The Hold Steady | Photo by John Vettese

The Hold Steady had no problem keeping the energy up at this year’s NonCOMM. With its engaging and confident stage presence, it was obvious this isn’t the band’s first time performing for a crowd. Frontman Craig Finn’s passion for his music came through in the band’s performance of “Sequestered in Memphis.” With his goofy, yet charming, dance moves, Finn helped to connect The Hold Steady with the crowd and break down the wall between the stage and the floor. The band played a throwback with fan favorite “Your Little Hoodrat Friend” from its 2005 LP Separation Sunday — reviving its punk roots. Check out the band performing these two songs below and listen to the entire set here. The Hold Steady joins us this summer for the XPoNential Music Festival; tickets and information are available here.

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Non-COMM Recap: A fierce set from countrified Columbus rocker Lydia Loveless

Lydia Loveless | photo by John Vettese

Columbus Ohio singer and songwriter Lydia Loveless showcased music from her new LP Somewhere Else for the Non-COMM crowd on Friday night. A blend of country music sounds and fierce rock and roll attitude, the stylish Loveless and her four backing musicians easily won over the room. Check out photos from the set below and listen back in its entirety here (via the WXPN media player). Somewhere Else is out now on Bloodshot Records.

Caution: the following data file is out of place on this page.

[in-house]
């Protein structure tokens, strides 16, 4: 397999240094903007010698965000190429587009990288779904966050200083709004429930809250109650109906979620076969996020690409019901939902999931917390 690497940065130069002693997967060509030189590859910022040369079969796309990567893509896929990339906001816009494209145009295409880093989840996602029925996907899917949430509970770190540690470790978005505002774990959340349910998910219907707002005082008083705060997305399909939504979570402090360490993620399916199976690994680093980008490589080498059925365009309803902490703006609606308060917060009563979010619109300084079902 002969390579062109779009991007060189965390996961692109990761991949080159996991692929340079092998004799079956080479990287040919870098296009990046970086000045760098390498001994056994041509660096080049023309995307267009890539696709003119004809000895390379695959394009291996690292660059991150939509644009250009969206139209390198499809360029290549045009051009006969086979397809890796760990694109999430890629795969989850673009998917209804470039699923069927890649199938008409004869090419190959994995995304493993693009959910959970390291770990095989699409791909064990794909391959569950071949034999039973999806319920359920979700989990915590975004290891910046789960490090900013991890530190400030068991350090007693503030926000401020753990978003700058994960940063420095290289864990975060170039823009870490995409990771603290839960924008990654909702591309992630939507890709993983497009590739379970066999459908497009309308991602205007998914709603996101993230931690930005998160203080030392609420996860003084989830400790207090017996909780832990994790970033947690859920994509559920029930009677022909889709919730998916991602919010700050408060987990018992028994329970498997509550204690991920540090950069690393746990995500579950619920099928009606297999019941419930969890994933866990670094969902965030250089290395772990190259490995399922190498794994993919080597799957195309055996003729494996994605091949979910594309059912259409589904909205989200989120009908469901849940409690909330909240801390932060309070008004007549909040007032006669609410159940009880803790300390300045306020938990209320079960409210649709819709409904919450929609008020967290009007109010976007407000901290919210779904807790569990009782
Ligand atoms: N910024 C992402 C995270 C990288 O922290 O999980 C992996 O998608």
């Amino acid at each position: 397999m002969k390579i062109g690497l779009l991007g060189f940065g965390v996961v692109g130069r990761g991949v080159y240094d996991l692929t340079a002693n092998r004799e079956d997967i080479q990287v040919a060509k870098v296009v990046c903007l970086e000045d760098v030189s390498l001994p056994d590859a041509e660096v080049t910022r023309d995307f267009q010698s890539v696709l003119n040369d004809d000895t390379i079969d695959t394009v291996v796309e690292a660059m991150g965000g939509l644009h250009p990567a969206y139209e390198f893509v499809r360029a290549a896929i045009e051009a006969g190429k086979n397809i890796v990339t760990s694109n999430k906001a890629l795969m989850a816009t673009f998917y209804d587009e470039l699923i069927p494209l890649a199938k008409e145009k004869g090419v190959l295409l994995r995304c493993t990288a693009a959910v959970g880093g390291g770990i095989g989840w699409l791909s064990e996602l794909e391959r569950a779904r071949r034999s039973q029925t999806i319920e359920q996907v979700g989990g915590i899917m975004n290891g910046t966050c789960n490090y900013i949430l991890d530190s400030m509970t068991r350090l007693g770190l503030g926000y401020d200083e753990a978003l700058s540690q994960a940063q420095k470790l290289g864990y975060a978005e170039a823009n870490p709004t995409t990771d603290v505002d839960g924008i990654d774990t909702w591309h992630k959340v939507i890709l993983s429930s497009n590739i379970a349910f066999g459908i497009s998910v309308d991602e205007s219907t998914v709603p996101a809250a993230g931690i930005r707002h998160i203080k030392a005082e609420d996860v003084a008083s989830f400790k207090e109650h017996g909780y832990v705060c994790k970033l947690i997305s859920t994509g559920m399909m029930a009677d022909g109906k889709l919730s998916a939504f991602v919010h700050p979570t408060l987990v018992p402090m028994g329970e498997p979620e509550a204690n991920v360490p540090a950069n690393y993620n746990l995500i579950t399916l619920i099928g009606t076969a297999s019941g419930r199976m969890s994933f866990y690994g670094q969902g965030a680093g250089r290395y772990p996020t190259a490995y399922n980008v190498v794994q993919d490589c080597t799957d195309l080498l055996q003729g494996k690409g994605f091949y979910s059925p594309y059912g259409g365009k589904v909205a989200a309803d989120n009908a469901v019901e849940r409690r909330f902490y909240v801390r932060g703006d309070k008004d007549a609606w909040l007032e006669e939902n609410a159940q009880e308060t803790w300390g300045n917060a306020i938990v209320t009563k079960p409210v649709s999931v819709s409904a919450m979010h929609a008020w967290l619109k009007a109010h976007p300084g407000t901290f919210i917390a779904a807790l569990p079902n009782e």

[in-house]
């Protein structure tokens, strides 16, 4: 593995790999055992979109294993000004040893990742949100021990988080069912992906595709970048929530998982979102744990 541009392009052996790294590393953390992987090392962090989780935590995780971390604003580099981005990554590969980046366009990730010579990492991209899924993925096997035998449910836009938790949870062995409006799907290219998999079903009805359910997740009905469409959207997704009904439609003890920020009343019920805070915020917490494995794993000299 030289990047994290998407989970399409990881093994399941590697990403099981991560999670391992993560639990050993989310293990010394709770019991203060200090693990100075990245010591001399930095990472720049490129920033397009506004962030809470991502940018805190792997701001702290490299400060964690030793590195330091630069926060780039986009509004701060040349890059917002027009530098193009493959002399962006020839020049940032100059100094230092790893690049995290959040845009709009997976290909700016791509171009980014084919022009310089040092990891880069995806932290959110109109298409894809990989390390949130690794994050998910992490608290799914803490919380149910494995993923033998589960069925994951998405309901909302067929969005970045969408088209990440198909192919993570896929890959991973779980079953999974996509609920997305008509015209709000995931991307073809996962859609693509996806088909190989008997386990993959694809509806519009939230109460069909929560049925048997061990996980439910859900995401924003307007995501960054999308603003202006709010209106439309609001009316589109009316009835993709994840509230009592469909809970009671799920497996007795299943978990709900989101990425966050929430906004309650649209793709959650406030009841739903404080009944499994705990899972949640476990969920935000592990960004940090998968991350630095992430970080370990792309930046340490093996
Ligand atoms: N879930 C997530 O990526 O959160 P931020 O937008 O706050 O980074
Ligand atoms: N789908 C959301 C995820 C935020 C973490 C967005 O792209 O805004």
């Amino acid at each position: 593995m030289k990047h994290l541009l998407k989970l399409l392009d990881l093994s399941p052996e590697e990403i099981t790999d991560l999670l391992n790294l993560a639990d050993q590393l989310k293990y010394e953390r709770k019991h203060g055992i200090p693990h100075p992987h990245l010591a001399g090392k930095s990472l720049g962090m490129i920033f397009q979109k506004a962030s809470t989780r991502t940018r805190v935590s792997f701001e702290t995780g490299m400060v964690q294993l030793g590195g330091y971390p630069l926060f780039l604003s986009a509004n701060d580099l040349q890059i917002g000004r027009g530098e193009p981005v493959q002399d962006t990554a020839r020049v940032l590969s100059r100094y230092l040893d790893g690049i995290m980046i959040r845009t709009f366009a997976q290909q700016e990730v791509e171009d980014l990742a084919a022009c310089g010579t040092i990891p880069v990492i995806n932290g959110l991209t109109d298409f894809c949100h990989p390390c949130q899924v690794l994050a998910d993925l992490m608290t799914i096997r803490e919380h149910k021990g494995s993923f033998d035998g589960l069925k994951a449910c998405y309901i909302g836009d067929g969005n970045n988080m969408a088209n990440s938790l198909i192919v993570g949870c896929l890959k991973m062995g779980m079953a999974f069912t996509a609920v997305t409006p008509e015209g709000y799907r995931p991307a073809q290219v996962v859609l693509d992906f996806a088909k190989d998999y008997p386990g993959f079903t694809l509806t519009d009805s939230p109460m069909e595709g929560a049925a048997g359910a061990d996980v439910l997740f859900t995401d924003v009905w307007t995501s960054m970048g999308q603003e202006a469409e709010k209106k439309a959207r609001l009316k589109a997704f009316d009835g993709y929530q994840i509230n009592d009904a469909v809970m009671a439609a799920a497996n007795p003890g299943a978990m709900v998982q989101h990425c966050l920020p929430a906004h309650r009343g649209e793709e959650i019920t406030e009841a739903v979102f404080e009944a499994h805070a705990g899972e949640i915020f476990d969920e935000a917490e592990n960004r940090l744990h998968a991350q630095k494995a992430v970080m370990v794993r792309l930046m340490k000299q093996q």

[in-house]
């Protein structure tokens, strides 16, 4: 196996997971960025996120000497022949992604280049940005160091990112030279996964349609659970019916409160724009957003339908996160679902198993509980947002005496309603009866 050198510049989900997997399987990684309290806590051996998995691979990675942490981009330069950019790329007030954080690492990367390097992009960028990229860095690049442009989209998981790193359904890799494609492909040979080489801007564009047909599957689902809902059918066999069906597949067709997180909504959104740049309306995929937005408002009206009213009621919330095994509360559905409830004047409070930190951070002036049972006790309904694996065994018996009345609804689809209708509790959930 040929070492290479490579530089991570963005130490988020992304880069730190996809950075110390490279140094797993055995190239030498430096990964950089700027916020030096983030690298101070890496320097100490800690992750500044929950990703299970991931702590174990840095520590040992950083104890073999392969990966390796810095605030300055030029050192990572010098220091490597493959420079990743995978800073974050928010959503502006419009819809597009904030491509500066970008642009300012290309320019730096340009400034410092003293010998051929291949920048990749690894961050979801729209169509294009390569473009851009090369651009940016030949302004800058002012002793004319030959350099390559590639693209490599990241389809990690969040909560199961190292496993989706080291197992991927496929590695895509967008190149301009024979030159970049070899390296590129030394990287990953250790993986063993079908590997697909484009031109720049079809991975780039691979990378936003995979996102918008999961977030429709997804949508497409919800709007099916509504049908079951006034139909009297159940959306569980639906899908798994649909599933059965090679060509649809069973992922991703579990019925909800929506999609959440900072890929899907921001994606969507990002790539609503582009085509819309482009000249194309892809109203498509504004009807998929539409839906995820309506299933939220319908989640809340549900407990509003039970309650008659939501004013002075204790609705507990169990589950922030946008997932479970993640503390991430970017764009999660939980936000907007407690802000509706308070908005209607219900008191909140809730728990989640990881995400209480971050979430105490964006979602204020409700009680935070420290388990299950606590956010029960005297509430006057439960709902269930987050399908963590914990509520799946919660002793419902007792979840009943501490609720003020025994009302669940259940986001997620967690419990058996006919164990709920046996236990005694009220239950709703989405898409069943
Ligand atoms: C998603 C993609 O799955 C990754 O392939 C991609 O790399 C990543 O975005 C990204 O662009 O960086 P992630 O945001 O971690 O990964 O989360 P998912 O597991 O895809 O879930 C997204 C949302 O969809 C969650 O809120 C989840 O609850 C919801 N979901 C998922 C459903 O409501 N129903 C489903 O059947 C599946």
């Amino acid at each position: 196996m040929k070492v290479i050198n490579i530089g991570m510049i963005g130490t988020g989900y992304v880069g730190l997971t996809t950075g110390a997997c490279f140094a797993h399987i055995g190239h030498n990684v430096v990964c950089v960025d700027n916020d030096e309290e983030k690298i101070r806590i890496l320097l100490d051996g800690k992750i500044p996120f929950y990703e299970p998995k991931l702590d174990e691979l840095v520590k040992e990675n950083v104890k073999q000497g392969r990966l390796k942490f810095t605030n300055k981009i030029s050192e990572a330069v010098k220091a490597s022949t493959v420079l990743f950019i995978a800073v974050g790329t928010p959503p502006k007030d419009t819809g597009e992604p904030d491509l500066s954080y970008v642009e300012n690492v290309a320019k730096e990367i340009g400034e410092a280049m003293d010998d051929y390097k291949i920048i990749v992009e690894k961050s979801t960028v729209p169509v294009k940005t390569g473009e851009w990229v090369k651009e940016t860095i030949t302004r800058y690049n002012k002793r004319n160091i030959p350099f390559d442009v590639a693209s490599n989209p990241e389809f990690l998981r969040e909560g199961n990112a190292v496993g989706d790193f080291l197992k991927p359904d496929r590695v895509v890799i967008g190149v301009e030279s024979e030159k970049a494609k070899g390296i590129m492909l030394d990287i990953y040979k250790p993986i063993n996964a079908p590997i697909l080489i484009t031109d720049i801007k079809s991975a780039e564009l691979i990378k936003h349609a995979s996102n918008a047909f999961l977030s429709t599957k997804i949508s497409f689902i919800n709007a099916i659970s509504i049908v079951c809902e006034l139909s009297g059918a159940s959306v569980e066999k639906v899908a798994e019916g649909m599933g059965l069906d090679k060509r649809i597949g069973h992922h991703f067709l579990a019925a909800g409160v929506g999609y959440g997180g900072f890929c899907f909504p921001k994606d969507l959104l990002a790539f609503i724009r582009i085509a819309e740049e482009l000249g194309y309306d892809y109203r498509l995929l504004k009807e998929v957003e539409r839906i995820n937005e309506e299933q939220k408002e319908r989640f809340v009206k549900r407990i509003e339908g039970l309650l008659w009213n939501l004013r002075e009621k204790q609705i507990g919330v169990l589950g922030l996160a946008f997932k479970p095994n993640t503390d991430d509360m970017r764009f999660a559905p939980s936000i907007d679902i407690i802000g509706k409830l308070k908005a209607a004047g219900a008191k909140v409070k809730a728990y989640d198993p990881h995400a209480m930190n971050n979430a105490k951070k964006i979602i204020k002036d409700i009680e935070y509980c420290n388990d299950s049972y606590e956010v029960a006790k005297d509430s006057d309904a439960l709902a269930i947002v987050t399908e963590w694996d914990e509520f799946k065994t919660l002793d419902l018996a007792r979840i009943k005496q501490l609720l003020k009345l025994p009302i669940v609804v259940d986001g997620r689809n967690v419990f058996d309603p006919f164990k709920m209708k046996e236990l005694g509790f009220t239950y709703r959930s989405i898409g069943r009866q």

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Non-COMM Recap: Hurray for the Riff Raff brings southern folk fun to the downstairs stage

Hurray for the Riff Raff | Photo by Cameron Pollack
Hurray for the Riff Raff | Photo by Cameron Pollack

New Orleans-based roots group Hurray for the Riff Raff showed off their winning blend of southern folk, bluegrass and rock and roll on the last night of NonCOMM. Frontwoman Alynda Lee Segarra started the show out with a solo performance of “The New SF Bay Blues” and brought the full band up for a lively set punctuated by their single “I Know It’s Wrong (But That’s Allright)” and wrapping with the clever number called “Fiddlesticks.” Most of the band exited so fiddle player Yosi Pearlstein could play center stage while Segarra sang and tapped the neck of the fiddle with two small sticks; it created an very unique melodic / percussive effect that brought the performance to a short and sweet close. Check out photos from the set below and listen to the performance in its entirety here (via the WXPN media player).

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Non-COMM Recap: Strand of Oaks slayed with their set on the NPR Music stage

Strand of Oaks | Photo by Cameron Pollack
Strand of Oaks | Photo by Cameron Pollack